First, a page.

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12° & SUNNY ON SATURDAY 20 JULY IN SYDNEY
FOOD & DRINK

Pizza Autentico

The grown-up version of your primary school Pizza Hut party shovelfests, Pizza Autentico is all-you-can-eat reimagined.
By Shannon Connellan
May 22, 2014
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Pizza Autentico

The grown-up version of your primary school Pizza Hut party shovelfests, Pizza Autentico is all-you-can-eat reimagined.
By Shannon Connellan
May 22, 2014
  shares

All-you-can-eat joints are quite literal in their guarantee of satisfaction. Their title promises to fill you up, with many a punter taking it upon themselves to shovel as many BBQ chicken wings, Hawaiian slices and marshmallow-laden chocolate mousse cups into their cake holes as humanly possible. But there's a certain lack of elegance to the whole thing, a shortcoming Pizza Autentico are attempting to rectify.

The grown-up version of your primary school Pizza Hut party shovelfests, Pizza Autentico is a reimagined all-you-can-eat concept lead by Bondi Social owner Hamilton Kings. Reminiscent of a big ol' family gathering, Pizza Autentico's vast stone slab table on the bottom floor seats around 25 people (groups of five or more are encouraged to head upstairs to the more familiar restaurant layout). Black-and-white photographs of ambiguously Italian scenes jostle for attention on the wall and the stony table heaves with bubbling conversation and ramekins of shaved parmesan (extra points for lack of grated parmesan from this reviewer).

But you came here to eat all you can possibly muster, so let's get into it. For $20 downstairs ($15 at lunch time, between noon and 2.30pm), Pizza Autentico serve up all you can stuff into your face for 90 minutes — all brought to you yum cha-style, via roaming waitstaff. Pretty damn cheap for some pretty good nosh, and the team use digestion timing to avoid being driven out of business. If you've got a group of over five people and want to stay longer, you can throw in an extra $10 and graze upstairs for two and a half hours (worth calling ahead though, the place gets packed on a busy night).

Circumnavigating with the latest offering the kitchen's cooked up, the staff plonk down marinated olives, olive tapenade and mini hot garlic breads to start. Then it's into the pizza and pasta. The staff serve directly to your plate with smallish tasting portions — no ordering necessary (except from the drinks list). They cook only what the waitstaff and kitchen see fit to feed the current sitting as they go, so there's limited waste (unlike the vats of vinegar-laden salad Sizzler throw out at the end of the day). Teaming up with Alexandria's Salts Meats Cheese for produce, the kitchen focuses on quality, not quantity (an unexpected revelation for an all-you-can-eat model).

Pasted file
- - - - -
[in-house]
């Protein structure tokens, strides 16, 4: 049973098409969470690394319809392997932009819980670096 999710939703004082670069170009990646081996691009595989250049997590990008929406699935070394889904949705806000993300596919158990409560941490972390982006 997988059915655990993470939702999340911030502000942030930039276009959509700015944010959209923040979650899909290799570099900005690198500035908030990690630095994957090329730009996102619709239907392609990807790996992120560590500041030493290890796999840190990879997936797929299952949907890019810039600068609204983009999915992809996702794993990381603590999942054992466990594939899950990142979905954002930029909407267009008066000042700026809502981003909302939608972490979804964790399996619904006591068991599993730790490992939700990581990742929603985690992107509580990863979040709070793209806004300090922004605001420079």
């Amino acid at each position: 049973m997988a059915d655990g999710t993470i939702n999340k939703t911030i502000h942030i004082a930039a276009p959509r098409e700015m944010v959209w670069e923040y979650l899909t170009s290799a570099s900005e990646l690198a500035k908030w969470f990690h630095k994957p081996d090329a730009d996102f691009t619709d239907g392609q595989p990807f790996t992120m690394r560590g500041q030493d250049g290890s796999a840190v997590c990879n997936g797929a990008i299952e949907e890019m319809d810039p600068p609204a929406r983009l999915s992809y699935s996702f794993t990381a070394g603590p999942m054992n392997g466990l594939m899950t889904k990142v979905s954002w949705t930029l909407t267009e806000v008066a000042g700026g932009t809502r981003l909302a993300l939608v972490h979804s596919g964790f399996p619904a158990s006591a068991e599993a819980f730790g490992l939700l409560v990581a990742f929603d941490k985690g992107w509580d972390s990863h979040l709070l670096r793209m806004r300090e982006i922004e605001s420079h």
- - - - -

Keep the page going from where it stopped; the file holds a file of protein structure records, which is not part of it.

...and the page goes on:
Going for the Italian style of crispy on the outside, doughy on the inside, the pizza bases only stagger when loaded with cheese (definitely not a bad thing). With new pizzas trailing out of the kitchen every few minutes, you get to taste and sample from most of the menu. Worthy mentions go to the stripped back Partenopea (fresh tomato and basil), the Quattro Stagioni (proscuitto, olives, button mushrooms and artichokes) and your classic margherita. Pasta is super simple. While the orecchiette norma (eggplant and ricotta amongst a napoli sauce) was elegantly tasty, the penne arrabbiata could use a tiny pinch more chilli — as Pizza Autentico is frequented by families, this is probably deliberate.

Vegetarians are more than catered for, with half the menu without any meat at all. The only problem: timing. Every second offering will have a generous helping of prosciutto amongst the rocket. As a result you'll probably eat half the amount of your co-diners, so either load up on olives and garlic bread or order some sides to share — rocket and parmesan salad, Sicilian arancini, or everyone's favourite buffalo mozzarella, tomato and basil combo (all $9 each).

Pacing yourself over the designated nomming time frame, you're going to need some hydration to keep you well in the game. Libations are moderately priced and almost solely Italian, with vino offerings from the likes of Tuscany, Venice and Sicily setting you back a reasonable $8-10 a glass ($34-60 a bottle). Peronis walk themselves out of the bar, with Italian brewskies Birra Moretti, Birra Menabrea and Birra Italia making your beer and pizza night a tad fancier.

Rolling in to Pizza Autentico is easier than rolling out. You don't stuff your face silly here, but nom just enough to make the all-you-can-eat experience well worth your dosh.

Image by Nikki To.

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